Kate Horsley Menu



Monster’s Wife Reading at Lancaster University


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unilogoFrankensteinI’m really looking forward to visiting Lancaster next week to talk about The Monster’s Wife and catch up with old friends. So if you happen to be in County Main next Wednesday at 4pm feeling at a loose end, it would be lovely to see you there!

“Our former Creative Writing MA student, Dr Kate Horsley, will be visiting on Wednesday 4th March to give a reading from her book ‘The Monster’s Wife’, which has been shortlisted for the Scottish First Book of the Year Award. The event will take place in County Main SR1 at 4pm – all are welcome.”

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Scottish First Book of the Year Award

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Walking through the valley on Hoy.

Walking around Hoy to research The Monster’s Wife.

I was so thrilled when my publisher at Barbican Press, Martin Goodman, called to tell me I’d been shortlisted for the Scottish First Book of the Year (Saltire) Award. I travelled to Hoy and wrote The Monster’s Wife out of my fascination with Shelley’s novel, with Orkney as place and because of my sense of the developing character of “the Bride”. It was a very personal project. I was so happy when I found out that it had been shortlisted for this award alongside the work of other writers I admire.

The Monster’s Wife is set at the end of the 18th century and when Dr Frankenstein arrives unnatural disasters begin. Panic spreads, affecting everyone but Oona. An illness, which leaves her little time to live, renders her fearless. She starts working for the doctor, despite the community turning against him, and is drawn into his experiments.

The inspiration for it came from reading chapter 19 of Shelley’s Frankenstein, where Victor chooses to create a second creature, a bride for the monster, in Orkney. In the original story, which has inspired scores of films, Frankenstein says: “I traversed the northern Highlands and fixed on one of the remotest, the Orkneys, as the scene.” There he “creates” the bride to satiate his monster’s demands.

In order to research the book, I made a trip to the island of Hoy in Orkney and drew much of my inspiration from the landscape there. There have been some lovely pieces on the book in The Orcadian and The Scotsman since the nomination as well as reviews in the Scottish Herald and the Saltire Society Blog. Here’s an account of how I ‘found the Bride of Frankenstein on Orkney’ in Scotland on Sunday:


And here’s a radio interview I did with Good Morning Scotland. My bit starts at 2:42 or so.



Reviews of The Monster’s Wife

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The Monster's WifeI’ve read some lovely reviews of The Monster’s Wife so far. It’s really nice to know that reviewers have enjoyed the book. Much of what they’ve said has been really insightful and thought-provoking too. Here are some extracts and links to US and UK reviews on the web:

Review by Sue Sheard: “an excellent read for the long dark nights of winter. ★★★★★”

Oona makes a magnificent protagonist for modern times; determined, feisty and dogmatic. She exemplifies the troubled teenager struggling to fit into a life where she feels she does not belong and refuses to give up her beliefs. No matter what life and the harsh Orkney weather coupled with her failing health throw at Oona, her stubbornness and sense of integrity force her to carry on seeking to find the truth despite the reactions and treatment of her fellow islanders.”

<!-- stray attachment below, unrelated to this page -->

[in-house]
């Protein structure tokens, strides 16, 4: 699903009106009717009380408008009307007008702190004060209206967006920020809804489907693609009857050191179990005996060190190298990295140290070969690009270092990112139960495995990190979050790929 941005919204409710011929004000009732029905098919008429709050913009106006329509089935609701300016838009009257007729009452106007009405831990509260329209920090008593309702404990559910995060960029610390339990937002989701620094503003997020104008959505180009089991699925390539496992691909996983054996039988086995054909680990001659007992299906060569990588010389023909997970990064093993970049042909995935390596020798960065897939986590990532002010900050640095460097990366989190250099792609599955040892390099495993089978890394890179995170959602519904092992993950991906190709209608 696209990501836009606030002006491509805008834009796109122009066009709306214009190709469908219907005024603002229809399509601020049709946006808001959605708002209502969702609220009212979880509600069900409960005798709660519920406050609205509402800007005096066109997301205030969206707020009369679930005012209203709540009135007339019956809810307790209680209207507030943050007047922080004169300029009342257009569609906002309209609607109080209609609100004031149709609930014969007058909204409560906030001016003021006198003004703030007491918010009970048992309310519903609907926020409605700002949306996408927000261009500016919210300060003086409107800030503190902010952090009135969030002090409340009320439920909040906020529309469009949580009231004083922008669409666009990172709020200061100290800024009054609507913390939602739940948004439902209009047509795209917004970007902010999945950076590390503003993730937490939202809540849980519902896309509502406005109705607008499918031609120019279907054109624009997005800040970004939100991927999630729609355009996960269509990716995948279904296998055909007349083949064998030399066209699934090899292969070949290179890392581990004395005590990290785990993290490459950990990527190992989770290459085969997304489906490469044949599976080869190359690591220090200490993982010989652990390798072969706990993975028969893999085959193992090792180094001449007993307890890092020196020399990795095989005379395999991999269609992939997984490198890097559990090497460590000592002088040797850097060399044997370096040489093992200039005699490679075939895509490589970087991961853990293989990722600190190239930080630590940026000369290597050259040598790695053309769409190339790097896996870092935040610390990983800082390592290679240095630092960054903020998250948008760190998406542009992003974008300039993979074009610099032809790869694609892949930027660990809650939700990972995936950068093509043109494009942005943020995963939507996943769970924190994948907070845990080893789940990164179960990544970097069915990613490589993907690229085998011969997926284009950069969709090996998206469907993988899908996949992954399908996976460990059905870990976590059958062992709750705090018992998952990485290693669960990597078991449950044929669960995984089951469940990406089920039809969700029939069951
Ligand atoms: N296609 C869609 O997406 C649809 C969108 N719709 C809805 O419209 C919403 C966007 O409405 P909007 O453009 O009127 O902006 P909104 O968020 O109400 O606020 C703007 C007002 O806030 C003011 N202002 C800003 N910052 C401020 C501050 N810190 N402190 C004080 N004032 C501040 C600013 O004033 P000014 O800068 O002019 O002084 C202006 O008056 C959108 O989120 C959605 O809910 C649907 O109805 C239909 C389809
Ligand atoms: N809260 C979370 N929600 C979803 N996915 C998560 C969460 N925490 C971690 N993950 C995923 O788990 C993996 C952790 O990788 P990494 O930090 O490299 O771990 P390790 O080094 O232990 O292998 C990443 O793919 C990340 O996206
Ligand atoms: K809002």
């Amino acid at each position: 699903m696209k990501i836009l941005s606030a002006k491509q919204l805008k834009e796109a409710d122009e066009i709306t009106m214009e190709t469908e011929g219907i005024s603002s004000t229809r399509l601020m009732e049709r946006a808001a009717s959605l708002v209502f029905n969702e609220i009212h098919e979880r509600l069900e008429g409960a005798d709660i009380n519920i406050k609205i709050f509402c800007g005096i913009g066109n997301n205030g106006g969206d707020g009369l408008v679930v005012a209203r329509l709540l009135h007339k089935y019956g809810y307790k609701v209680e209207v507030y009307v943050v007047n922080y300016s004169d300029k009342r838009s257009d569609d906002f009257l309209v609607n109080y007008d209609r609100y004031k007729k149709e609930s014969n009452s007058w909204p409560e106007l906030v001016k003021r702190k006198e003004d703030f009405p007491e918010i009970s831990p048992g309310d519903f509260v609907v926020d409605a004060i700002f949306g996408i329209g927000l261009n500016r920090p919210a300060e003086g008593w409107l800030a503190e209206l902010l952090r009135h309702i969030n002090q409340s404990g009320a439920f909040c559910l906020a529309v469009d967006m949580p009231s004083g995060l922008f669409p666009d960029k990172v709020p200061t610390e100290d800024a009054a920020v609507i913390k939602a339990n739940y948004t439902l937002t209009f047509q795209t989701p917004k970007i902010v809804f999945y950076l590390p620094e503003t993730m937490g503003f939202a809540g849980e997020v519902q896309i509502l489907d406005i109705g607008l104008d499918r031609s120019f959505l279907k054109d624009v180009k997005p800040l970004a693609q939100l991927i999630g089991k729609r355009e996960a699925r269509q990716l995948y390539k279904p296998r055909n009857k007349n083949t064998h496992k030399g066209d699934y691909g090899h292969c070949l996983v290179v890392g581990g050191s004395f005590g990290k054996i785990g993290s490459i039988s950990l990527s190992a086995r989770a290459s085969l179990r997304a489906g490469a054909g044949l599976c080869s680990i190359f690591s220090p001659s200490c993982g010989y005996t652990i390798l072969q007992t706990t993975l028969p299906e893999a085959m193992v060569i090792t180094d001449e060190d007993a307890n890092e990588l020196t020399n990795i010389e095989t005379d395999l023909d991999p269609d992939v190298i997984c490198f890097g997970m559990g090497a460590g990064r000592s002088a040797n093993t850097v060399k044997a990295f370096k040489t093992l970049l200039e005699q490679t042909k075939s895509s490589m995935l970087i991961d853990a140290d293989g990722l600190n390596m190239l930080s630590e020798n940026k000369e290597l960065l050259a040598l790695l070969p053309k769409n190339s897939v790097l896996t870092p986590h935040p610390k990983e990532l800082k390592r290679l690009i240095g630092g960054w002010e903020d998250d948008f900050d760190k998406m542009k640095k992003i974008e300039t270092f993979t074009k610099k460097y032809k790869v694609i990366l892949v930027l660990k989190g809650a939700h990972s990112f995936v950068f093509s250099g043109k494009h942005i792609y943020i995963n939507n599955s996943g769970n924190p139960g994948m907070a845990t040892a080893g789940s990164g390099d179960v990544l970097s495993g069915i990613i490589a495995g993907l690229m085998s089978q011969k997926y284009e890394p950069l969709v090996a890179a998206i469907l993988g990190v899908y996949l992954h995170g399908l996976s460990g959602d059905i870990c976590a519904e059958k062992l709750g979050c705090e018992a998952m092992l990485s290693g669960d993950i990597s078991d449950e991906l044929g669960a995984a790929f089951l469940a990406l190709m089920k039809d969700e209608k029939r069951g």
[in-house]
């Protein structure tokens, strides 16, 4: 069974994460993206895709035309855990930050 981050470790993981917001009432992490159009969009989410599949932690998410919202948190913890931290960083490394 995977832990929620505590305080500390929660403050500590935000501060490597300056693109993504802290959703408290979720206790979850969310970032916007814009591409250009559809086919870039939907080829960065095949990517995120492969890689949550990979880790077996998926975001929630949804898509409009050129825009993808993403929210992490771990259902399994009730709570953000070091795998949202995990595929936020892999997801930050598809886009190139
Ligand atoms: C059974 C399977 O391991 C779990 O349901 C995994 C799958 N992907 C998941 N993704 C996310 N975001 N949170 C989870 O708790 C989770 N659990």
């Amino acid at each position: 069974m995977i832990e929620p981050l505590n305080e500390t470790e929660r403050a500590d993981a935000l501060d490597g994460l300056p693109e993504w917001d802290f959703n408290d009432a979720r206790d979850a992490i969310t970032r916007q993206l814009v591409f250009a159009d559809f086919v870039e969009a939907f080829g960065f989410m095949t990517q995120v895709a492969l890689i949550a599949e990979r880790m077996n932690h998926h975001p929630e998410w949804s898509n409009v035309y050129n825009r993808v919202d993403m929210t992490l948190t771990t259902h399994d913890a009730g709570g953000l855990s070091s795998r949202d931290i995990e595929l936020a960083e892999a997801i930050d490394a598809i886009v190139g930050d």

Mysterious BibliophileMysterious Bibliophile Review by Irene McKenna: “I stayed up most of the night, turning pages, so I could finish the book.”

“Horsley’s novel is an eloquent tribute to its original source, and at the same time, she has created something unique and intriguing. In keeping with Frankenstein‘s romantic roots, The Monster’s Wife is somewhat poetic in style, with language rich in imagery and metaphor, and carefully observes the natural world. I loved the vibrant descriptions of the coast of a small Scottish island…This is an impressive debut novel by this author. I expect it will be popular with readers of classics, fans of mystery and suspense novels, and lovers of general fiction. The story and characters will definitely stick with me for some time to come.”



Barda Book TalkBarda Book Talk Review by Carole Besharah: “With its vibrant imagery and meticulous details, The Monster’s Wife will have a firm grip on you from the start.”

“If I were to sum up Horsley’s style in a few words, it would be poetic, visceral, and gut-wrenching… The momentum of this story never relents, unlike that of Frankenstein that has its lulls. I will not ruin The Monster’s Wife by further discussing the plot. I will tell you this: you will not be able to put the book down. And, oh, the ending! What a fitting, unexpected ending to such an engrossing story.”



logo_turquise_LOVEWe Love this Book Review by Cara Fielder: “an absolute must read for any gothic fans”

“It is a joy to report that The Monster’s Wife should cause no such trepidation. Horsley captures the dark isolation of small community and island life with a creepy charm. Without resorting to gothic tropes she engulfs you in a claustrophobic world that may fill you with tension but will certainly keep you reading. The Monster’s Wife is an absolute must read for any gothic fans and especially for lovers of Mary Shelley’s Frankenstein



Charlie StellaTemporary Knucksline Review by Charlie Stella: “a wonderfully scripted tale about love between things that go bump in the night”

“Mary Shelley gave us Frankenstein. Kate Horsley, with brilliant descriptive prose, presents his bride. The Monster’s Wife is a wonderfully scripted tale about love between things that go bump in the night. Kate Horsley’s brilliant historical novel is more than an adjunct to the Shelley classic; it is a powerful statement about strong women and their ability to hold our interest on the page as well as in life.”


Plastic Rosaries


Plastic Rosaries Review by Beth: “an absolute must for fans of Frankenstein